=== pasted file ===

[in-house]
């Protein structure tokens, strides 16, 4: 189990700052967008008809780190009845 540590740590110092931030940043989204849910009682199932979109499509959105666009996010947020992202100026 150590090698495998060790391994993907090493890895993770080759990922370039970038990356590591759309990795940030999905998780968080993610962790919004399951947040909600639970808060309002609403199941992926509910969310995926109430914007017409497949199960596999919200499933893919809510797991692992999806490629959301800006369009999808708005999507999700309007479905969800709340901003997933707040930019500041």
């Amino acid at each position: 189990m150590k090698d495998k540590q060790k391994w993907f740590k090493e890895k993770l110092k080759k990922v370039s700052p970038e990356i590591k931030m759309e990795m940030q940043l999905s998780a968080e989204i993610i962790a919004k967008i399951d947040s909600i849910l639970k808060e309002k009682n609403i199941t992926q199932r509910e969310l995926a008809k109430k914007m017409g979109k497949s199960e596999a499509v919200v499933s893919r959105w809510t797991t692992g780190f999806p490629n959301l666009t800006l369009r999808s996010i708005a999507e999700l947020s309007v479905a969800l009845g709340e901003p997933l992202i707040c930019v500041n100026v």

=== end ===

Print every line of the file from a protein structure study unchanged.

[in-house]
């Protein structure tokens, strides 16, 4: 189990700052967008008809780190009845 540590740590110092931030940043989204849910009682199932979109499509959105666009996010947020992202100026 150590090698495998060790391994993907090493890895993770080759990922370039970038990356590591759309990795940030999905998780968080993610962790919004399951947040909600639970808060309002609403199941992926509910969310995926109430914007017409497949199960596999919200499933893919809510797991692992999806490629959301800006369009999808708005999507999700309007479905969800709340901003997933707040930019500041």
């Amino acid at each position: 189990m150590k090698d495998k540590q060790k391994w993907f740590k090493e890895k993770l110092k080759k990922v370039s700052p970038e990356i590591k931030m759309e990795m940030q940043l999905s998780a968080e989204i993610i962790a919004k967008i399951d947040s909600i849910l639970k808060e309002k009682n609403i199941t992926q199932r509910e969310l995926a008809k109430k914007m017409g979109k497949s199960e596999a499509v919200v499933s893919r959105w809510t797991t692992g780190f999806p490629n959301l666009t800006l369009r999808s996010i708005a999507e999700l947020s309007v479905a969800l009845g709340e901003p997933l992202i707040c930019v500041n100026v």